Maryland's 35-30 upset victory over Virginia on Saturday is a pleasant memory and today Terrapins football coach Joe Krivak and new athletic director Andy Geiger will begin their previously scheduled series of meetings that will help determine the coach's future with the school.

"I have to see what's what; if things are going to get better or worse," said Krivak, who has a 18-25-1 record during a four-year contract that ends this season. "There's a new administration. I would think there will be an exchange of ideas both ways. We'll talk about what he envisions and what I envision. We've had some conversations but they've been limited -- now we'll have a chance to explore some things."

Geiger said his talks with Krivak will be akin to the two men "interviewing each other." There will be a number of topics on the agenda, including philosophies on personnel, budget planning and academic standards.

Academic matters and scheduling are likely to be two of the more volatile topics of discussion. During the season, Krivak argued that Maryland has been hamstrung by increased academic standards and a schedule that afforded little margin for error and put a premium on depth.

Geiger points out that Maryland is virtually locked into its schedule well past 2000. Already forced to include new Atlantic Coast Conference member and national power Florida State, Geiger wants to retain nonconference games against opponents such as West Virginia and Penn State and look west of the Mississippi River for new opponents such as Missouri.

As to academics, Geiger has expressed a willingness to explore avenues of relief but said: "I'm not sure if there's very much that we can do about that. . . . I do want to learn from {Krivak} what his needs are. Any subject is up and open and available to talk about -- that's what I want to do."

Geiger is aware that Krivak and some members of his staff are concerned about having to play against some star players who did not meet the entrance requirements at Maryland.

One topic that probably won't be discussed is a 1990 bowl game for the Terrapins. Geiger said yesterday that a bowl game "I think, is not possible."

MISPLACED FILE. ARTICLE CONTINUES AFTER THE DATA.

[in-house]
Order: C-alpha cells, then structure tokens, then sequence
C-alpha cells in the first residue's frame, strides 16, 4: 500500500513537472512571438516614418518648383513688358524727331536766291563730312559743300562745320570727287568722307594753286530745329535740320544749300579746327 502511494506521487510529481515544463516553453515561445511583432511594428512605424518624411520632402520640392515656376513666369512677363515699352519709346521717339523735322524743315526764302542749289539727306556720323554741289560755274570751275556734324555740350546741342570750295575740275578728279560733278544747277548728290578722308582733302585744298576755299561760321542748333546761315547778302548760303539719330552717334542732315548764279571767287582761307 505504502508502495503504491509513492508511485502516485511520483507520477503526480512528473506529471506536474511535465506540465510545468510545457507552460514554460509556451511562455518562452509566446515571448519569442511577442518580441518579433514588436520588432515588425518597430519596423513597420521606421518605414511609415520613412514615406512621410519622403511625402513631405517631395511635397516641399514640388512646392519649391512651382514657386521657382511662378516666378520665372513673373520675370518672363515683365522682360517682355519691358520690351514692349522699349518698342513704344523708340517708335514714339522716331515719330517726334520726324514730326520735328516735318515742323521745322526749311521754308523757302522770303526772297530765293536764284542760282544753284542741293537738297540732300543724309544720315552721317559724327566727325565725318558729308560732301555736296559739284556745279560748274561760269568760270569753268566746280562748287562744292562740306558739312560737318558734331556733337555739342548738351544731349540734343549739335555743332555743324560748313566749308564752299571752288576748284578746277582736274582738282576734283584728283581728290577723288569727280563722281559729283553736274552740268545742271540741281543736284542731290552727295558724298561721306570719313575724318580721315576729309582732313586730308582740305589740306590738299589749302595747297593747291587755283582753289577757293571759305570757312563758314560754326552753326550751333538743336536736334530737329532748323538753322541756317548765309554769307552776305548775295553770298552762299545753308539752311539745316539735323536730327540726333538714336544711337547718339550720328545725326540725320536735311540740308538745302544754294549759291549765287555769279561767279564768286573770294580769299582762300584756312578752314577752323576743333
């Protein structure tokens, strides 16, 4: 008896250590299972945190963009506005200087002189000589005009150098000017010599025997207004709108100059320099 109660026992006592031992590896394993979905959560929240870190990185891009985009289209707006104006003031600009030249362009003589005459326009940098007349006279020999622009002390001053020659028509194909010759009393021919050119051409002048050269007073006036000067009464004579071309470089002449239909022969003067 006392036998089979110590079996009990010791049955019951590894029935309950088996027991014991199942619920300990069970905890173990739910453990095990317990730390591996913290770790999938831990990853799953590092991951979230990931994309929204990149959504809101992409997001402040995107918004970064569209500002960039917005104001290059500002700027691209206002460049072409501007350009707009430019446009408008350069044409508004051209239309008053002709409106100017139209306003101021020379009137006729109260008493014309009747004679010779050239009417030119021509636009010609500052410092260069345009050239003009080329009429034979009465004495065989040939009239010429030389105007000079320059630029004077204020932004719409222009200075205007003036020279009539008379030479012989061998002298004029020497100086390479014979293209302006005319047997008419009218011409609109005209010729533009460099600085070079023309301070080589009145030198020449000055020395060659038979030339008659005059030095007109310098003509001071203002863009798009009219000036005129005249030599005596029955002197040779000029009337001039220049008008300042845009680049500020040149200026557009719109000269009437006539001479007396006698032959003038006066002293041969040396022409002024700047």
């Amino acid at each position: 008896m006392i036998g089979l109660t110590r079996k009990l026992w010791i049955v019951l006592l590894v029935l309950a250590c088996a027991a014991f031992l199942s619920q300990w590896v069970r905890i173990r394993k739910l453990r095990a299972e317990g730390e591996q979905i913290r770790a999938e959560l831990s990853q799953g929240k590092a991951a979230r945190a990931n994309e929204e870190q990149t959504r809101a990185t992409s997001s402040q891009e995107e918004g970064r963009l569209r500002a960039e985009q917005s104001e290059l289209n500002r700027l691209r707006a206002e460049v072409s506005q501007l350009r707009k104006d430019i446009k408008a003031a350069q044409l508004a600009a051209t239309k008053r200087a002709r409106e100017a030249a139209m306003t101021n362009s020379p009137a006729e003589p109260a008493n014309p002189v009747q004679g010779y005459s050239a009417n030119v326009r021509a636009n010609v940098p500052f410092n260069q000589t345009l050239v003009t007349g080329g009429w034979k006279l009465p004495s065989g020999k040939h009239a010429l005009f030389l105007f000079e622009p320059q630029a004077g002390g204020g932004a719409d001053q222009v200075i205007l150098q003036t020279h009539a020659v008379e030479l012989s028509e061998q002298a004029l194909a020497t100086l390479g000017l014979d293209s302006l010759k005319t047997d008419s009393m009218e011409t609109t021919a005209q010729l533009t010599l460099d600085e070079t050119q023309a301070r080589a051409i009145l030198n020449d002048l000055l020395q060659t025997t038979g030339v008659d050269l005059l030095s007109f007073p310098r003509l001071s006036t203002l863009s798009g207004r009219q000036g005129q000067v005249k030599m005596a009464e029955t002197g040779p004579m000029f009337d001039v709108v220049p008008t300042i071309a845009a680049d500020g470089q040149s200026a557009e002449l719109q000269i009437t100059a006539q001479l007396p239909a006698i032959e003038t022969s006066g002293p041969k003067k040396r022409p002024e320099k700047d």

Saturday's victory improved the Terrapins' record to 6-5 (4-3 in the ACC), the team's first winning season in five years. It also was Maryland's first victory over a top 10 team since a 1984 triumph over Miami.

Four of Maryland's five losses were to top 20 teams (Clemson, Michigan, Georgia Tech and Penn State). Krivak had hoped that Saturday's upset of Virginia and its winning record despite a difficult schedule might sway bowl organizers. But Geiger said the Terrapins were victims of bad timing.

"I talked to the conference office twice with people who know about such things and it appears everything is already locked up," Geiger said. "North Carolina is a backup for the Peach Bowl; there may be a spot in the Independence Bowl, but neither North Carolina or Maryland could go because it's in the middle of exam week.

"North Carolina State {which lost to Maryland and also finished with a 6-5 record} is playing in the All-American Bowl, but that's a circumstance of timing because they finished their schedule last week. Bowls always want to lock up their spots as early as possible."

The win over Virginia was compelling, but Maryland's excitement is tempered by the knowledge that it probably would have garnered a postseason invitation had it reversed an 18-17 decision against Clemson or not played so poorly in a 34-10 loss to North Carolina.

"You can't divorce yourself from the fact that last Saturday was a very enjoyable, visibly strong statement for the football program," said Geiger. "But that doesn't mean that the memories of Chapel Hill have disappeared. That wasn't a happy day; that was a tough one to get over."

There also will be discussions on what each man expects from a head coach. While consensus holds that Krivak is a fine individual, faltering attendance suggests he isn't a dynamic enough coach to get Maryland football back to where it was under Bobby Ross..

"Is that arguing style over substance? I don't believe in style over substance -- I believe in style and substance," said Geiger. "But it is a $3 million program and I do want somebody with a certain amount of dynamicism. I think a lot is expected of me and in turn of a head coach in that regard."

The low-key Krivak has said that he isn't going to try to become something he's not, which is why one day after his biggest victory he was just looking forward to a little time off.

"This has been a tough year; I'm looking forward to getting some rest and to Thanksgiving," he said. "I want to spend some time with my family, relax and maybe get some sleep."